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Ageing is the most exposed thing that any of us will ever do – simply by living. Everyone who lives will go through this process but ever since the 5th Century BC, humanity has persisted in trying to prevent it – ever searching for the fountain of youth. And after all those centuries, immortality still eludes us, and we are vulnerable because of it.                     We perceive ourselves as vulnerable because we see youth as the pinnacle of our being. Age is held up as the evidence that we are losing our footing in the race of life. We love to celebrate birthdays but the more we have, the less we want to acknowledge what they represent. Old age seems like a box we don’t want to tick; but the only people who evade it are those who escaped it entirely. Think…..who paid the ultimate price for beauty in perpetuity….still so keen?

Sarah Silverman, comic and social observer, raises an interesting point. In a conversation with Jerry Seinfeld, she noted that there are lots of girls today who watch their mothers fret over every wrinkle in their attempt to hit “the pause button” – at every opportunity, at any cost. This widespread ambition to stop the clock makes our next generation fear their own ageing, as they become unwilling to daydream about their own futures.

Consider for a moment that you’re pre-to post pubescent and maybe even a young mother, and your mom looks exactly like you (or better) and never changes. You watch your body go through major changes while hers is frozen; what impact might that have on developing and accepting your own identity? It’s like trying to square real life with the Kardashian world.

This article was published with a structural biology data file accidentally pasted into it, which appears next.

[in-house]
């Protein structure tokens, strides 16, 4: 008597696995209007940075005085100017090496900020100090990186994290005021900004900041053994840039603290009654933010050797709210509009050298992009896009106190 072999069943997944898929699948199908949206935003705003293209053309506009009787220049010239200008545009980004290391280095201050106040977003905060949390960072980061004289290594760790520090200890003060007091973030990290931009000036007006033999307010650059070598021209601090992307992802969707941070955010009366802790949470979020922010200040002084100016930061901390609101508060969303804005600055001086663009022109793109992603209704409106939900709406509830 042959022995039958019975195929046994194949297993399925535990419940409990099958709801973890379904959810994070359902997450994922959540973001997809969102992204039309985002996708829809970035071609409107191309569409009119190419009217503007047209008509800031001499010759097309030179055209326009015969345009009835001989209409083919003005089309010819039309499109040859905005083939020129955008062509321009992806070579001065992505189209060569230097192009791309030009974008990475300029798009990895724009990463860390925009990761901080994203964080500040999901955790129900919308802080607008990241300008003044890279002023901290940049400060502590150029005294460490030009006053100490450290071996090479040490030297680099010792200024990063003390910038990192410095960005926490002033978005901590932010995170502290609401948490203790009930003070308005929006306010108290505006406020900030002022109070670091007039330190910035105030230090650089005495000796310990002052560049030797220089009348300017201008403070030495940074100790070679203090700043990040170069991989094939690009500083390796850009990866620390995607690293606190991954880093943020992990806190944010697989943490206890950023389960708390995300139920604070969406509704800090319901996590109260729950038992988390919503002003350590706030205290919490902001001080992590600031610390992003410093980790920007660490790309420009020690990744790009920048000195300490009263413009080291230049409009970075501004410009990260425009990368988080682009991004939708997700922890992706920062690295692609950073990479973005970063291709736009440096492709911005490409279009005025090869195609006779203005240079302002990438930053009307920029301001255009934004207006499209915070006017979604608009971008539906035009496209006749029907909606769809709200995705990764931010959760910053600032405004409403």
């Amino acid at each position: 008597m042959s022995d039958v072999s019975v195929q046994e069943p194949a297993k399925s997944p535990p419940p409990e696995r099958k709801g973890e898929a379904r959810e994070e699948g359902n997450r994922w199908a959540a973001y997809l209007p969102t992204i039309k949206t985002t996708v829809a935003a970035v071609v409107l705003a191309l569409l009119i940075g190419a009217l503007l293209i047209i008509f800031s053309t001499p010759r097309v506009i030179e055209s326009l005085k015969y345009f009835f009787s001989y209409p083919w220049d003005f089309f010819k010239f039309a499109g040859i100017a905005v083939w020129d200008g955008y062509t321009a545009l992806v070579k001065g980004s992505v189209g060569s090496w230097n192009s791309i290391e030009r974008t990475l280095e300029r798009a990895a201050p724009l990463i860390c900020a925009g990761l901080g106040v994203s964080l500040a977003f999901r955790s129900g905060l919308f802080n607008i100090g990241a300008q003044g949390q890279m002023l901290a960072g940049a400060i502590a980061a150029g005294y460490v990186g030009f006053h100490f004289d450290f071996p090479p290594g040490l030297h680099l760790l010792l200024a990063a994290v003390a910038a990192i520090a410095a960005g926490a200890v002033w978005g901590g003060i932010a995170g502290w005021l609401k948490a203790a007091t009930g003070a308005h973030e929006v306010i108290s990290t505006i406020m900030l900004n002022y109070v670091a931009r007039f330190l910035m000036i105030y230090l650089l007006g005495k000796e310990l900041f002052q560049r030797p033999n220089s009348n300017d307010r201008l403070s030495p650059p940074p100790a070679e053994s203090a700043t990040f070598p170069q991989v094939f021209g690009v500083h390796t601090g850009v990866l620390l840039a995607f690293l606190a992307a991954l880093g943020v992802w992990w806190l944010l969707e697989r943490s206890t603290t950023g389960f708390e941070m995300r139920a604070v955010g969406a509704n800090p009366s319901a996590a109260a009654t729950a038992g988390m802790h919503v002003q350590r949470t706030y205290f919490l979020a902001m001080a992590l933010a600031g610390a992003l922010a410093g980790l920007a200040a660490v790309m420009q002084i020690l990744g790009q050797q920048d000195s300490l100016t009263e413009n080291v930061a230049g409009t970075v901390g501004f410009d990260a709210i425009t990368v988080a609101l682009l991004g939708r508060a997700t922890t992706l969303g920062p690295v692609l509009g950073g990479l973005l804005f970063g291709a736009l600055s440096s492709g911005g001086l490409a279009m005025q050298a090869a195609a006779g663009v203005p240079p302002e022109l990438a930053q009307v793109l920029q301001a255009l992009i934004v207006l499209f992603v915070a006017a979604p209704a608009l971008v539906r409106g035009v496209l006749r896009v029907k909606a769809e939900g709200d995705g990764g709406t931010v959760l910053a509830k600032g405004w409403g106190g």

We already know how the rampant pressure being exerted on people to conform to an idealized, stylized, ageless beauty is mainstream without anyone taking ownership of the idea. And its an ideology that has pervasive but prejudiced impact. Fitzgerald was right, the rich are different. In this case, they throw every last bit of their wallets at the elusive stopped clock, high on hopes of cheating time of its timeless due. Ignorant to their impotence in the face of it.

How did we get here? And if we don’t succumb to the pressure, why does that imply that we are letting ourselves down, letting ourselves go? It seems we’ve made a rod for our own backs. It is up to all of us to embrace nature as nurture and teach self acceptance.

The BBC has aired a two part series How to Stay Young and the answer boils down to SPOILER ALERT – lifestyle choices. No new revelations but everyone likes lists so here you go:

1 Increase fruits, veg and nuts and decrease meat,
2 Up your exercise by doing things you actually like doing
3 Lower stress with meditation and try to look on the bright side
4 If you can, get a dog and if you have one, take it to work with you!

If it makes you feel good, do it but don’t get suckered into the hype. Hope in a scalpel, a syringe or a bottle is still only hope. Google’s Calico (California Life Company) is committed to life extension and they will undoubtedly figure out a way to do just that. But when it’s all said and done, and assuming we were to find out that we can have forever, would we really even want it?

We deal with ageing in slow motion, every single day and yet no one likes to talk about ‘it’. This conversation is for everyone who wants to age, which is the same as saying you want to live. It is a choice and it does not matter how young you might think you look or even think you wish you were. Starting now it’s got to be great, not just ok, to get old. It’s time.

The ultimate currency.


Deborah Duda Gale, ageing aficionado

This article originally appeared in the Huffington Post on 15 April 2016 http://www.huffingtonpost.com/deborah-gale/go-forth-and-prosper-it-y_b_9235256.html